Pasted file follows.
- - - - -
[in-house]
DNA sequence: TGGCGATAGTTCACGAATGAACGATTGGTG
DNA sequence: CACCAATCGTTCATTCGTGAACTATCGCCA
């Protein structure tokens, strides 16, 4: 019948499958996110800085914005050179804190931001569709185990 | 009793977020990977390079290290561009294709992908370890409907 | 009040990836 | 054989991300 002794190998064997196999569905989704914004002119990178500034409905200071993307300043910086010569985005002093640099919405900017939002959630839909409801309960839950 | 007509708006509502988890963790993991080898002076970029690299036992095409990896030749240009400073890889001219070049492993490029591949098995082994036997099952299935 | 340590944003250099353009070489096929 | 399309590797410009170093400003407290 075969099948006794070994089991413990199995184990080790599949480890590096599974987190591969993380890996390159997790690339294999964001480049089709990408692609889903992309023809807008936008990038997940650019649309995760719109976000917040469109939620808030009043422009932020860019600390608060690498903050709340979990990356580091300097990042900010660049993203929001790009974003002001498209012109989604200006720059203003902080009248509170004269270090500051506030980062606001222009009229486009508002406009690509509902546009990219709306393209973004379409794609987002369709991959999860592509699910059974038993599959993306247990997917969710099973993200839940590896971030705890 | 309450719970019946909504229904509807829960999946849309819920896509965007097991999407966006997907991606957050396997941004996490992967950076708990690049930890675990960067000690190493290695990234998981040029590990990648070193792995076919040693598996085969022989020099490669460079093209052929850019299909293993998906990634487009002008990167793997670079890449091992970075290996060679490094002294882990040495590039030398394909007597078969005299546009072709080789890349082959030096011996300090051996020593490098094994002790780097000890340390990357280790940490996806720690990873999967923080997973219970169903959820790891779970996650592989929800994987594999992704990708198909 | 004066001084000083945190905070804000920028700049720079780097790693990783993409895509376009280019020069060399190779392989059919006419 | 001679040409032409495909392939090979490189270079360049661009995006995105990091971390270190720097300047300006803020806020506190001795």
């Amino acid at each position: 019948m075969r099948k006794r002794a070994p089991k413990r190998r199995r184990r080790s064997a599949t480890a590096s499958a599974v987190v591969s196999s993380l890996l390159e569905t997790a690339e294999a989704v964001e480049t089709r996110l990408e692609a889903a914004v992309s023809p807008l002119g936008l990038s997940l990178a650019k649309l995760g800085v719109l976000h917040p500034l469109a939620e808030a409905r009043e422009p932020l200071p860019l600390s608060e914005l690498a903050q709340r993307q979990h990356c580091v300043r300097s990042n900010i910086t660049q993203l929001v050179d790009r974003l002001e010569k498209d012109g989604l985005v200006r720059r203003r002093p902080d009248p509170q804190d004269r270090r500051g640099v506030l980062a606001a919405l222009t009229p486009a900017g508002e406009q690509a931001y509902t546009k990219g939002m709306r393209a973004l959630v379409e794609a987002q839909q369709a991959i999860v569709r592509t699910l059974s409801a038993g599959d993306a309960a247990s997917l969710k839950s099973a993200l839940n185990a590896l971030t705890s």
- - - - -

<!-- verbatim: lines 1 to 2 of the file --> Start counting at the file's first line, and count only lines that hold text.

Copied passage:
[in-house]
DNA sequence: TGGCGATAGTTCACGAATGAACGATTGGTG